The ‘American Dream’ — Is it such a mystery? ‘First-world problems,’ and holiday message
In an article posted on InsideSources.com, the author reports on a Pittsburgh conference where speakers posited that “Smart Cities” might make the “American Dream” possible again. Furthermore, they said, collecting data from various city sources might enable planners to assist the population in moving upward on the income ladder.
Staff Writer Giuseppe Macri also notes that one presenter said the American Dream is ... moving from the lowest fifth of the income level to the highest fifth. Today, only about 7.5% in the U.S. make the move, while in Canada, nearly 14% move that distance. However, as I read it, with proper data input and planning, we can catch those wily Canucks and get back in the lead.
Somehow, I think this misses the point. First of all, what is the American Dream? I suggest that setting a dollar value on it is absurd. The American Dream is reaching for your personal goal. It’s deciding what you want in life and then going out and doing it.
It may be that you want a home and family. So working in a relatively mundane job but spending time with your family may be your dream. You move to an area where the cost of living is not so high, become involved in your family life, and live your dream.
However, your dream may be to be an artist, or weave baskets, or work with animals. None of these require huge incomes.
On the other hand, if you want the house on the hill, you need to be willing to work for it. Very few gazillionares got so without a good education. Virtually none did so without very long hours perfecting their craft, and probably eating a lot of ramen during that time.
Lawyers that get paid big bucks also work 80-hour weeks. Doctors nearly kill themselves during their internship. So-called captains of industry (not counting those who inherited the CEO’s job) usually started in lowly positions and worked their way up.
Not one of the successful people who live their version of the American Dream got there without a lot of perseverance and hard work. Not a single one. No one relied on a government program, and a planning committee, a subset of data so they could get on the road to success. They most likely didn’t start on a path directly to their goal.
This is not a complex problem. Study hard. Do the best you can. Work hard. Don’t have kids until you are married. And there you are.
Everyone can work toward their dream. All may not make it, but sometimes the journey is more important than the goal.
I’ll get off my high horse and talk about something more important: the holidays. It’s hard to think of Christmas when you haven’t even had Thanksgiving yet, but that’s what you have to do when you have deadlines.
Whether you worship in a church, synagogue, mosque, temple or shopping center, the holiday season is special. It is about family, friends, parties, and giving. But I’m afraid that as we make the season more secular, to avoid offending someone, we lose sight of just what it is all about.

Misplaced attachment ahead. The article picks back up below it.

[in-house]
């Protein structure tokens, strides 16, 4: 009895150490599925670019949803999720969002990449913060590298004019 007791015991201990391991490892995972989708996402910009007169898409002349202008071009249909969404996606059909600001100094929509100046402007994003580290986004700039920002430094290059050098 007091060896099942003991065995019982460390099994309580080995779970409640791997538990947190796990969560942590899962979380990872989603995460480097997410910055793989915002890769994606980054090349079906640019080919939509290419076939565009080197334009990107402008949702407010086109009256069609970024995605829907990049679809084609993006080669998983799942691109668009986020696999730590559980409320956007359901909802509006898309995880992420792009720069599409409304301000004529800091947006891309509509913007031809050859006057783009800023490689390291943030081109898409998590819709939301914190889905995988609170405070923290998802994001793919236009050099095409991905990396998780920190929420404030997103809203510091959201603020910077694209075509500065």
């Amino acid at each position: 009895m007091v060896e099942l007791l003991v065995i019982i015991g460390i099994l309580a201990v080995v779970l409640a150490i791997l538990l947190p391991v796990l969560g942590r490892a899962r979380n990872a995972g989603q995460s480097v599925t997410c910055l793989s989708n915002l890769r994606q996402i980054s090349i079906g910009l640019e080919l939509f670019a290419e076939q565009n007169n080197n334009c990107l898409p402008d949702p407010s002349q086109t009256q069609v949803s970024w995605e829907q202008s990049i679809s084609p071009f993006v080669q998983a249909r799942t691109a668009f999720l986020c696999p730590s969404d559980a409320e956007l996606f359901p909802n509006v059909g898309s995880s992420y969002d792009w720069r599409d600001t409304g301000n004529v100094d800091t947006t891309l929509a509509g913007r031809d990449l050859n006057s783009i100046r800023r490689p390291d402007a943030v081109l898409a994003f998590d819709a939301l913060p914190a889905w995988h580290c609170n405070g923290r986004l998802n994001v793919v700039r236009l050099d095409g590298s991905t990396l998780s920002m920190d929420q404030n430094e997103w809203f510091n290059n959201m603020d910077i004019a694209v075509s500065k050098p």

Melissa Bean Sterzick, PT’s Amateur Parker, writes this in her column this month:
There’s an expression I hear often these days, sometimes coming from the voice forever blabbering in my own head: “first-world problems.” It’s kind of a shame-invoking statement about people of privilege complaining about things that a truly destitute individual would welcome. ...
Gratitude is a habit, not an instinct. Every year during the holiday season, I have a moment where I look around and wonder how I ended up with 50 presents under my tree; a kitchen full of food; and a safe and comfortable home, and I feel deeply embarrassed of the way I take this abundance for granted.
As the Christmas season plays out, I know there will be days when the stress of buying gifts, decorating, hosting relatives, and all the other preparations feel overwhelming. But I know that things such as clean streets, good health care, celebrations with family, and 14-pound honey-baked hams are all blessings, even though they require effort and sacrifice.
I’m going to resist the urge to complain, whine, imagine myself overworked, or attribute any of my challenges to conspiracy, misfortune or masochism, and instead think about how fortunate I am that so many of my problems are the first-world kind.
This is a time to show gratitude, to give thanks, and to celebrate the magic of the season. It’s a time that turns Scrooge into Santa, puts a smile on the curmudgeon down the street, and dresses our stores and homes in tinsel and light.
Christian or Jew, Muslim or Hindu, it’s a time of Santa, flying reindeer, visiting kings, gift-giving, and family. For a short time each year, we all become one. My Jewish friends wish me a merry Christmas; I wish them happy Chanukah.
What we are really doing is wishing for wonder, peace, and the magic of the holidays for all.
Take a peek at Parking Today this month. We have refreshed our “look,” borrowing from our Technology Issue in October. Hope you like it.
Our cover celebrates the holidays with the Dean of Parking Consultants (retired), Larry Donoghue. He told me that he was very busy and would have to fit a photo shoot around his volunteer work.
He particularly likes to visit older shut-ins. “They are lonely and like to talk.”
His favorite is a gentleman who lives in his apartment building. “He is a recent widower and likes the company. He’s an older man (85) and loves to reminisce about his family.” Larry is 97 in body, but middle-aged in spirit.